NEW YORK: Shares of Media General shot up today after company executives told Wall Street that 2012 looked promising, digital revenue growth was strong, and the company has enough cash to meet its debt interest payments for the year. The company’s stock (NYSE: MEG) rose more than 7 percent during the course of the day to nearly $3.90.
“Event-driven revenue growth in 2012 from the elections, Super Bowl and Summer Olympics provide much optimism,” Media General President and CEO Marshall N. Morton told investors at today’s UBS Global Media & Communications Conference in New York.
MEG’s local websites are expected to bring in $33 million this year, up 15 percent from 2010.
“Our local media websites are profitable, and we expect the full-year profit to exceed $2 million. Our local media websites have an 11-year record of annualized double-digit audience and revenue growth,” Morton said.
Media General’s digital platforms include websites as well as mobile applications. Its TV station group is among those on the forefront of activating mobile DTV, but that platform is not yet generating revenue. Its presence on smartphones, tablets and social media helped it drive an overall 12 percent increase in digital traffic.
“As our business continues its shift to digital, we will continue to respond to the ongoing changes in the packaging and delivery of news and information by creating new revenue streams from multiple sources, including increased content revenues,” Morton said.
One of those changes involves charging for content on Media General-owned newspaper websites.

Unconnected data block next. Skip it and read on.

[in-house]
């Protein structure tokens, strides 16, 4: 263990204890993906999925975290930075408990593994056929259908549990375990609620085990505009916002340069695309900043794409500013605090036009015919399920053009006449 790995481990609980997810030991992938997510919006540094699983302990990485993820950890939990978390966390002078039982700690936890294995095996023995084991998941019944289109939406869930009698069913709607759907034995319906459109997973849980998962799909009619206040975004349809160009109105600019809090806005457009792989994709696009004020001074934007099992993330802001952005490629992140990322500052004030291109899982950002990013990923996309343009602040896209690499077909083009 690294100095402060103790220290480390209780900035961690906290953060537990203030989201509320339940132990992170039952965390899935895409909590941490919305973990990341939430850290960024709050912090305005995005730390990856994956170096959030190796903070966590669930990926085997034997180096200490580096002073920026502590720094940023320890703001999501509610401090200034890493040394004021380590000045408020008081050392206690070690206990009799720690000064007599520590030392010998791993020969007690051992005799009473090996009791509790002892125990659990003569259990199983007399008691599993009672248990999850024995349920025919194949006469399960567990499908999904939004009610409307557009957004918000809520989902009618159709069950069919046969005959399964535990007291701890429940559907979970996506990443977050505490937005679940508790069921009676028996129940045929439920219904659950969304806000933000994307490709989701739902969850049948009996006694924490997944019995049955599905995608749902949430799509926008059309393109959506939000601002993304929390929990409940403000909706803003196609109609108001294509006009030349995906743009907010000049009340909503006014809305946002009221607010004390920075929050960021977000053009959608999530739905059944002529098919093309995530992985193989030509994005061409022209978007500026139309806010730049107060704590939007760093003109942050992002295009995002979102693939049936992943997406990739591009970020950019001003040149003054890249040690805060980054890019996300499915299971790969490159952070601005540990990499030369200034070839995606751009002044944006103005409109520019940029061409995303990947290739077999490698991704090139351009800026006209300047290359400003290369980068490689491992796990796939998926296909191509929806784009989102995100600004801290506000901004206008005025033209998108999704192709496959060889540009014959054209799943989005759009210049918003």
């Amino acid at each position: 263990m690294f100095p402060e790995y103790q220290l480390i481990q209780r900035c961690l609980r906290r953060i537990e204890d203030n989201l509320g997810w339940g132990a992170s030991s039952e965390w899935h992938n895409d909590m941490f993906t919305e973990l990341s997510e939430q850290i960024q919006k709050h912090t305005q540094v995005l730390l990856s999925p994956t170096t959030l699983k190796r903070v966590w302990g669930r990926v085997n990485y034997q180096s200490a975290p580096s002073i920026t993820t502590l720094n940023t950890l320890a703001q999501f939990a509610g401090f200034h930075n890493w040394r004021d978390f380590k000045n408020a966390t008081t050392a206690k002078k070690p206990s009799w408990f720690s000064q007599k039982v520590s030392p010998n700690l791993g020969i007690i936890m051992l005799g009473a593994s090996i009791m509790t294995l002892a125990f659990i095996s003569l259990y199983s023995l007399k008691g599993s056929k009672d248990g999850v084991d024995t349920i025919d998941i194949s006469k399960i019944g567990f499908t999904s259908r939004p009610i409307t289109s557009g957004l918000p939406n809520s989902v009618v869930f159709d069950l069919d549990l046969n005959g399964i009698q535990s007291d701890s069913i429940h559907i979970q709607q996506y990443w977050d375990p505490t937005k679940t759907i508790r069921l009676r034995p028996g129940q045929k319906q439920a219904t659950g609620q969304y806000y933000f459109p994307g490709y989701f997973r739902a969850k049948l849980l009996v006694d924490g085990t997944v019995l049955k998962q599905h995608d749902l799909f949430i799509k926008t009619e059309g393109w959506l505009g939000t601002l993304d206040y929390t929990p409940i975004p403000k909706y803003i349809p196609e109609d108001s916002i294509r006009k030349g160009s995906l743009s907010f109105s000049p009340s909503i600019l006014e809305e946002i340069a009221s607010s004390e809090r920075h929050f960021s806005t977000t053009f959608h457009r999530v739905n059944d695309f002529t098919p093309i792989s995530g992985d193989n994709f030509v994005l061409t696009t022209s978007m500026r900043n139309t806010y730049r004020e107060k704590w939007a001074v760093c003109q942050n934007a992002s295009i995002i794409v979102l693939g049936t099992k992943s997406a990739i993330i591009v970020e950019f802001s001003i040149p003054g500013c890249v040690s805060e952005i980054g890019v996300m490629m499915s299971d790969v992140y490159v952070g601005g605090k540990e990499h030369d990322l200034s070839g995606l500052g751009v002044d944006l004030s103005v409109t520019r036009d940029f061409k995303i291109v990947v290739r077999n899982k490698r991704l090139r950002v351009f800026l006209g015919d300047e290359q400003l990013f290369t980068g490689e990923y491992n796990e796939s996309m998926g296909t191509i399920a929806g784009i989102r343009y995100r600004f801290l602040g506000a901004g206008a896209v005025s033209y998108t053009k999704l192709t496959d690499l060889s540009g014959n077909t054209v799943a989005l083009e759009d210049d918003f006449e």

“We are finding that users are willing to pay a reasonable fee for premium local content,” he said.
Charging online for content will not be sufficient to rescue The Tampa Tribune, however, which will see more layoffs before the end of the year, Media General’s vice president of market operations John A. Schauss said.
Employees across the company have bore the brunt of its financial troubles, absorbing three furloughed weeks in 2009 and again this year, with a suspension of 401(k) contributions and pay raises. The sacrifices helped Media General cut total operating costs by $20 million, or three percent for 2011, including impairment.
“This year, we reinstated modest merit increases and restored a partial 2 percent 401(k) match,” Schauss said. “Despite these increased costs, employee compensation was down 11 percent in the third quarter, due to lower employee counts, furlough savings and other decreased compensation expense.”
Jim Woodward, vice president-finance and chief financial officer, said Media General expects cash from year-end accounts receivable and ongoing operations will enable it to make interest payments of $64 million, and to cover capital expenditures of $20 million to $22 million, and to make a retirement plan contribution of $11 million. Capex, held for the last few years at “maintenance level,” is expected to be $23 million to $25 million next year.
“Media General was in compliance with all covenants as of Sept. 25, 2011. We fully expect to remain in compliance in both the near and long-term, even though covenants will tighten,” Woodward said. “We will do so by taking the steps necessary to maintain EBITDA, constrain capital spending and minimize outstanding debt, including selling assets if necessary. We are currently evaluating options for refinancing, including amending and extending $363 million of bank term debt due March 2013.”
~ Deborah D. McAdams, Television Broadcast
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